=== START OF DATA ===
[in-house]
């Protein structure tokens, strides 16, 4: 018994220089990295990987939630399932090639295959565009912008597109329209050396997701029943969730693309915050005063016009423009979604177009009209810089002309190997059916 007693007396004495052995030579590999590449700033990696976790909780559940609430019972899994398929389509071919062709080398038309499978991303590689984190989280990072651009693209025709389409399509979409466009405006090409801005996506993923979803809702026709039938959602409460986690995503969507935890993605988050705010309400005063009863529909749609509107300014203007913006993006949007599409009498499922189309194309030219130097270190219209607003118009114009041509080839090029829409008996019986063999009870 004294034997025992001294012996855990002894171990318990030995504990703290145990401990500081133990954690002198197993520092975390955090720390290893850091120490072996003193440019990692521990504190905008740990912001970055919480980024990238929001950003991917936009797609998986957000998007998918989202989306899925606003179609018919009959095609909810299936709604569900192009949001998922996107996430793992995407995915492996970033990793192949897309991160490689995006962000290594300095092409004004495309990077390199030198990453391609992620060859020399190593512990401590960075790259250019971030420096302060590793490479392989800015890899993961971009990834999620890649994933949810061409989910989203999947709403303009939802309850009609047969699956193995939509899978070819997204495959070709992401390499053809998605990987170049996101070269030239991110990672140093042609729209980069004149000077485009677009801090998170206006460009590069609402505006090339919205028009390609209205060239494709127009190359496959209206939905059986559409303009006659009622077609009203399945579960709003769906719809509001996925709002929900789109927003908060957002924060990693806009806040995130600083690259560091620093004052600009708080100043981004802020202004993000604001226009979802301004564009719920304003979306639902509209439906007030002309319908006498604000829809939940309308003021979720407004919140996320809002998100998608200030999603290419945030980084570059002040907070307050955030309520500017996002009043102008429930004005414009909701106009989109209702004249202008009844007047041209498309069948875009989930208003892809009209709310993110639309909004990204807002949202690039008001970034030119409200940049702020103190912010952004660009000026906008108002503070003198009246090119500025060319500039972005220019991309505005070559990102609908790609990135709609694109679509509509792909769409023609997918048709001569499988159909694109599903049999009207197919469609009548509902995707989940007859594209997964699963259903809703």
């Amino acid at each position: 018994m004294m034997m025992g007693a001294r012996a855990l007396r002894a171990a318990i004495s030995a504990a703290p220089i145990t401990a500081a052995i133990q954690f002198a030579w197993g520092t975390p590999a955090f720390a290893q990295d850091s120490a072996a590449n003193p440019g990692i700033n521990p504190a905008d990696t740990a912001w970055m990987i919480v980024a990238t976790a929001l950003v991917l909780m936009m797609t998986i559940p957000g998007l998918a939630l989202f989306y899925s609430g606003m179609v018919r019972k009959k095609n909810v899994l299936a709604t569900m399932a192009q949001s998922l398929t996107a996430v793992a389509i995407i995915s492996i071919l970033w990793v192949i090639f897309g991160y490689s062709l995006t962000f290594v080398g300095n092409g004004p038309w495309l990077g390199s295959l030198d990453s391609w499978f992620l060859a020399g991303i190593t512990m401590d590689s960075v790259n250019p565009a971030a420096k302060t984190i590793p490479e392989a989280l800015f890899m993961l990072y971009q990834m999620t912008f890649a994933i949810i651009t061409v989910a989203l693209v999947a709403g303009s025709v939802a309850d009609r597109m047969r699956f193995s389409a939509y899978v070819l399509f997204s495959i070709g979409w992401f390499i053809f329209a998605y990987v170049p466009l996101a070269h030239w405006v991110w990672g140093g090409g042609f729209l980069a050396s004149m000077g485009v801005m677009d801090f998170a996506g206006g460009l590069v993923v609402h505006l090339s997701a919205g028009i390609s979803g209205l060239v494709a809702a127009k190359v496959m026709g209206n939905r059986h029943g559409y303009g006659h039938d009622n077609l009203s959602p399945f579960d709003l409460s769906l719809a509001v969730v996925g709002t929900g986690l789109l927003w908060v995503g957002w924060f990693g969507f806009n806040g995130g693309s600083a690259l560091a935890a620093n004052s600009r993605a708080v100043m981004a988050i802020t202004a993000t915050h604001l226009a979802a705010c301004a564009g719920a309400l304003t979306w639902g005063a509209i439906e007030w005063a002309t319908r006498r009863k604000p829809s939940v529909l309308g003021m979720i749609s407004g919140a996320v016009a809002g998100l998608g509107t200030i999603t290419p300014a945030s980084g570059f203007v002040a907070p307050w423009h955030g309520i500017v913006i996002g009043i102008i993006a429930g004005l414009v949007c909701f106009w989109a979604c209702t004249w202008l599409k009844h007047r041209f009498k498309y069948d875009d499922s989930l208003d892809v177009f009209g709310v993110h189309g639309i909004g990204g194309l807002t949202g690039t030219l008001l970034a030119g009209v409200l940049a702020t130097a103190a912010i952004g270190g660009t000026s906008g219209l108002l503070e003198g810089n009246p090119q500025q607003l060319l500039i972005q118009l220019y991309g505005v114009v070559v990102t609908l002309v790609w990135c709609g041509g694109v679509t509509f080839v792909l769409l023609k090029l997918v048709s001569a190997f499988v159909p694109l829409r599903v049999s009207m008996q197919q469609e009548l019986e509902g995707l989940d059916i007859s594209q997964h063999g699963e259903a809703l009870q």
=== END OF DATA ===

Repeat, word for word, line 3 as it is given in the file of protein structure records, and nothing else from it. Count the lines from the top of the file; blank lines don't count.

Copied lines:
């Amino acid at each position: 018994m004294m034997m025992g007693a001294r012996a855990l007396r002894a171990a318990i004495s030995a504990a703290p220089i145990t401990a500081a052995i133990q954690f002198a030579w197993g520092t975390p590999a955090f720390a290893q990295d850091s120490a072996a590449n003193p440019g990692i700033n521990p504190a905008d990696t740990a912001w970055m990987i919480v980024a990238t976790a929001l950003v991917l909780m936009m797609t998986i559940p957000g998007l998918a939630l989202f989306y899925s609430g606003m179609v018919r019972k009959k095609n909810v899994l299936a709604t569900m399932a192009q949001s998922l398929t996107a996430v793992a389509i995407i995915s492996i071919l970033w990793v192949i090639f897309g991160y490689s062709l995006t962000f290594v080398g300095n092409g004004p038309w495309l990077g390199s295959l030198d990453s391609w499978f992620l060859a020399g991303i190593t512990m401590d590689s960075v790259n250019p565009a971030a420096k302060t984190i590793p490479e392989a989280l800015f890899m993961l990072y971009q990834m999620t912008f890649a994933i949810i651009t061409v989910a989203l693209v999947a709403g303009s025709v939802a309850d009609r597109m047969r699956f193995s389409a939509y899978v070819l399509f997204s495959i070709g979409w992401f390499i053809f329209a998605y990987v170049p466009l996101a070269h030239w405006v991110w990672g140093g090409g042609f729209l980069a050396s004149m000077g485009v801005m677009d801090f998170a996506g206006g460009l590069v993923v609402h505006l090339s997701a919205g028009i390609s979803g209205l060239v494709a809702a127009k190359v496959m026709g209206n939905r059986h029943g559409y303009g006659h039938d009622n077609l009203s959602p399945f579960d709003l409460s769906l719809a509001v969730v996925g709002t929900g986690l789109l927003w908060v995503g957002w924060f990693g969507f806009n806040g995130g693309s600083a690259l560091a935890a620093n004052s600009r993605a708080v100043m981004a988050i802020t202004a993000t915050h604001l226009a979802a705010c301004a564009g719920a309400l304003t979306w639902g005063a509209i439906e007030w005063a002309t319908r006498r009863k604000p829809s939940v529909l309308g003021m979720i749609s407004g919140a996320v016009a809002g998100l998608g509107t200030i999603t290419p300014a945030s980084g570059f203007v002040a907070p307050w423009h955030g309520i500017v913006i996002g009043i102008i993006a429930g004005l414009v949007c909701f106009w989109a979604c209702t004249w202008l599409k009844h007047r041209f009498k498309y069948d875009d499922s989930l208003d892809v177009f009209g709310v993110h189309g639309i909004g990204g194309l807002t949202g690039t030219l008001l970034a030119g009209v409200l940049a702020t130097a103190a912010i952004g270190g660009t000026s906008g219209l108002l503070e003198g810089n009246p090119q500025q607003l060319l500039i972005q118009l220019y991309g505005v114009v070559v990102t609908l002309v790609w990135c709609g041509g694109v679509t509509f080839v792909l769409l023609k090029l997918v048709s001569a190997f499988v159909p694109l829409r599903v049999s009207m008996q197919q469609e009548l019986e509902g995707l989940d059916i007859s594209q997964h063999g699963e259903a809703l009870q």